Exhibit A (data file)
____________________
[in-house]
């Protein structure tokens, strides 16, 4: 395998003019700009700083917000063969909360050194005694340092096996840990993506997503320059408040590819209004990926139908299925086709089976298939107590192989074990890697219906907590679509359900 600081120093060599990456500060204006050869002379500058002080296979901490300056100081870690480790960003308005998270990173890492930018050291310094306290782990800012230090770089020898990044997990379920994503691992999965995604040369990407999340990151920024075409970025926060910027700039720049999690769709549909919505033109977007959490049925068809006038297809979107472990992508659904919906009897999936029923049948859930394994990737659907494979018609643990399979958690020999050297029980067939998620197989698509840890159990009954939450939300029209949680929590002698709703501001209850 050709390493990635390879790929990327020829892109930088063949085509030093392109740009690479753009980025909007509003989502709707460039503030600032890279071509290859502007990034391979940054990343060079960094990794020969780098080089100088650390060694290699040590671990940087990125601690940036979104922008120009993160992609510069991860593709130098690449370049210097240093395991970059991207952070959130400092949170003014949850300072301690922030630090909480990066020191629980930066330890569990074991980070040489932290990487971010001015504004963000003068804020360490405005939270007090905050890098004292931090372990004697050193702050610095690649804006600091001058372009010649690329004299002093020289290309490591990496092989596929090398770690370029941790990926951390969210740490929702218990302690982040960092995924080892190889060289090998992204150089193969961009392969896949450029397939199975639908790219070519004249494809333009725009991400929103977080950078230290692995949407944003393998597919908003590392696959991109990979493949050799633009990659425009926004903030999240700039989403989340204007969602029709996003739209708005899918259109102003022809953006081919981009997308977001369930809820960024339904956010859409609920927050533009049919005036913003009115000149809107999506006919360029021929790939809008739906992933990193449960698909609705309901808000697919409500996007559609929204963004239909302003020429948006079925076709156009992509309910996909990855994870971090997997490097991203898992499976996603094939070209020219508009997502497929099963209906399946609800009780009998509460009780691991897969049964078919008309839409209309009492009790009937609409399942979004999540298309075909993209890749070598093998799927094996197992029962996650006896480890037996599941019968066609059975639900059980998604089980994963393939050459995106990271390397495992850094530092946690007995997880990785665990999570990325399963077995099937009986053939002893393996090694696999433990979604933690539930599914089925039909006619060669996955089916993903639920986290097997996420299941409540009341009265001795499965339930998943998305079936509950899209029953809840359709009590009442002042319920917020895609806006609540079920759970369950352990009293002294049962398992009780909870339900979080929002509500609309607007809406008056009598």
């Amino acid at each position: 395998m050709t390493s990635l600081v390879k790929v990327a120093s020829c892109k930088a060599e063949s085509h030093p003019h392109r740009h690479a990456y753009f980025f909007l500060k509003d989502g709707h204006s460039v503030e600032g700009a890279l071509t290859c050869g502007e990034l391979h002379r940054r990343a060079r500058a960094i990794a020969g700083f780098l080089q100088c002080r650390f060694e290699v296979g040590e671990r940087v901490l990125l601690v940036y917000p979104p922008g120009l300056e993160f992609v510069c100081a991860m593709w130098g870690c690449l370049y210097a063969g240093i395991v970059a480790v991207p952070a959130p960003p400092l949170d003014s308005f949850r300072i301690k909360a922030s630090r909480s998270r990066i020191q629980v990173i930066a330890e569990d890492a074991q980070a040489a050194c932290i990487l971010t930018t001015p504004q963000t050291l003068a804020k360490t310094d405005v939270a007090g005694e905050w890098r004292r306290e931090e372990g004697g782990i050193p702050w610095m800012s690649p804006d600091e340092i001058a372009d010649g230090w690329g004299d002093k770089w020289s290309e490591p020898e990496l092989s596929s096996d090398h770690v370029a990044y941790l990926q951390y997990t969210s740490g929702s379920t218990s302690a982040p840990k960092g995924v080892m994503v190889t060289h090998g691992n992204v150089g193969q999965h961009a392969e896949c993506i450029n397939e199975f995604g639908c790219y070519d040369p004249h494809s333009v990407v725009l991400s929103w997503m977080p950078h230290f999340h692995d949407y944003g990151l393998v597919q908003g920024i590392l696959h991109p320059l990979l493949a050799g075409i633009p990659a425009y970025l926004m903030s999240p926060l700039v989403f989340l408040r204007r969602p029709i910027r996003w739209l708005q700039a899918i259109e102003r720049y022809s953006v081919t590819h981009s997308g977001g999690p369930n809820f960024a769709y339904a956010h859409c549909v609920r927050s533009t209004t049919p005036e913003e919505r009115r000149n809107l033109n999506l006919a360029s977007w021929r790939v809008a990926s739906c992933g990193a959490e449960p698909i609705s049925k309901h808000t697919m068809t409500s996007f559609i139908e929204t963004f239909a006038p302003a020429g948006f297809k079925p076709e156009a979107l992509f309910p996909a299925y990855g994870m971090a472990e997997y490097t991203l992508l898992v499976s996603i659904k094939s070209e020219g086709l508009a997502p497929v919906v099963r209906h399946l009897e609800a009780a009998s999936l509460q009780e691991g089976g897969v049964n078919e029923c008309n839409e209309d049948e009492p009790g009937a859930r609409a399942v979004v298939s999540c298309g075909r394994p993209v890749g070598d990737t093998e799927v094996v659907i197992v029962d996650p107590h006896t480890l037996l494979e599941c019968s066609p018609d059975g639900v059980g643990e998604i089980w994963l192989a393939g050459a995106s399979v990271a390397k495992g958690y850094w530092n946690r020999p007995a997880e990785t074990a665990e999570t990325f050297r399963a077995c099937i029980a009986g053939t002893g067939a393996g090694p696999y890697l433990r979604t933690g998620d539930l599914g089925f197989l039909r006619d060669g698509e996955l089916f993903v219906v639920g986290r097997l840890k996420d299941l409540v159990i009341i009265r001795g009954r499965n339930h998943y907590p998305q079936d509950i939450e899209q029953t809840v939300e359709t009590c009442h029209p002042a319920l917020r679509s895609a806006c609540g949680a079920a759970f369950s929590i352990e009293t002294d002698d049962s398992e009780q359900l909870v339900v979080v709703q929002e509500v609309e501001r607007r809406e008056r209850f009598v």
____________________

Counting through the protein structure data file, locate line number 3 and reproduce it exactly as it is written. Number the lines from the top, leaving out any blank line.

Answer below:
């Amino acid at each position: 395998m050709t390493s990635l600081v390879k790929v990327a120093s020829c892109k930088a060599e063949s085509h030093p003019h392109r740009h690479a990456y753009f980025f909007l500060k509003d989502g709707h204006s460039v503030e600032g700009a890279l071509t290859c050869g502007e990034l391979h002379r940054r990343a060079r500058a960094i990794a020969g700083f780098l080089q100088c002080r650390f060694e290699v296979g040590e671990r940087v901490l990125l601690v940036y917000p979104p922008g120009l300056e993160f992609v510069c100081a991860m593709w130098g870690c690449l370049y210097a063969g240093i395991v970059a480790v991207p952070a959130p960003p400092l949170d003014s308005f949850r300072i301690k909360a922030s630090r909480s998270r990066i020191q629980v990173i930066a330890e569990d890492a074991q980070a040489a050194c932290i990487l971010t930018t001015p504004q963000t050291l003068a804020k360490t310094d405005v939270a007090g005694e905050w890098r004292r306290e931090e372990g004697g782990i050193p702050w610095m800012s690649p804006d600091e340092i001058a372009d010649g230090w690329g004299d002093k770089w020289s290309e490591p020898e990496l092989s596929s096996d090398h770690v370029a990044y941790l990926q951390y997990t969210s740490g929702s379920t218990s302690a982040p840990k960092g995924v080892m994503v190889t060289h090998g691992n992204v150089g193969q999965h961009a392969e896949c993506i450029n397939e199975f995604g639908c790219y070519d040369p004249h494809s333009v990407v725009l991400s929103w997503m977080p950078h230290f999340h692995d949407y944003g990151l393998v597919q908003g920024i590392l696959h991109p320059l990979l493949a050799g075409i633009p990659a425009y970025l926004m903030s999240p926060l700039v989403f989340l408040r204007r969602p029709i910027r996003w739209l708005q700039a899918i259109e102003r720049y022809s953006v081919t590819h981009s997308g977001g999690p369930n809820f960024a769709y339904a956010h859409c549909v609920r927050s533009t209004t049919p005036e913003e919505r009115r000149n809107l033109n999506l006919a360029s977007w021929r790939v809008a990926s739906c992933g990193a959490e449960p698909i609705s049925k309901h808000t697919m068809t409500s996007f559609i139908e929204t963004f239909a006038p302003a020429g948006f297809k079925p076709e156009a979107l992509f309910p996909a299925y990855g994870m971090a472990e997997y490097t991203l992508l898992v499976s996603i659904k094939s070209e020219g086709l508009a997502p497929v919906v099963r209906h399946l009897e609800a009780a009998s999936l509460q009780e691991g089976g897969v049964n078919e029923c008309n839409e209309d049948e009492p009790g009937a859930r609409a399942v979004v298939s999540c298309g075909r394994p993209v890749g070598d990737t093998e799927v094996v659907i197992v029962d996650p107590h006896t480890l037996l494979e599941c019968s066609p018609d059975g639900v059980g643990e998604i089980w994963l192989a393939g050459a995106s399979v990271a390397k495992g958690y850094w530092n946690r020999p007995a997880e990785t074990a665990e999570t990325f050297r399963a077995c099937i029980a009986g053939t002893g067939a393996g090694p696999y890697l433990r979604t933690g998620d539930l599914g089925f197989l039909r006619d060669g698509e996955l089916f993903v219906v639920g986290r097997l840890k996420d299941l409540v159990i009341i009265r001795g009954r499965n339930h998943y907590p998305q079936d509950i939450e899209q029953t809840v939300e359709t009590c009442h029209p002042a319920l917020r679509s895609a806006c609540g949680a079920a759970f369950s929590i352990e009293t002294d002698d049962s398992e009780q359900l909870v339900v979080v709703q929002e509500v609309e501001r607007r809406e008056r209850f009598v």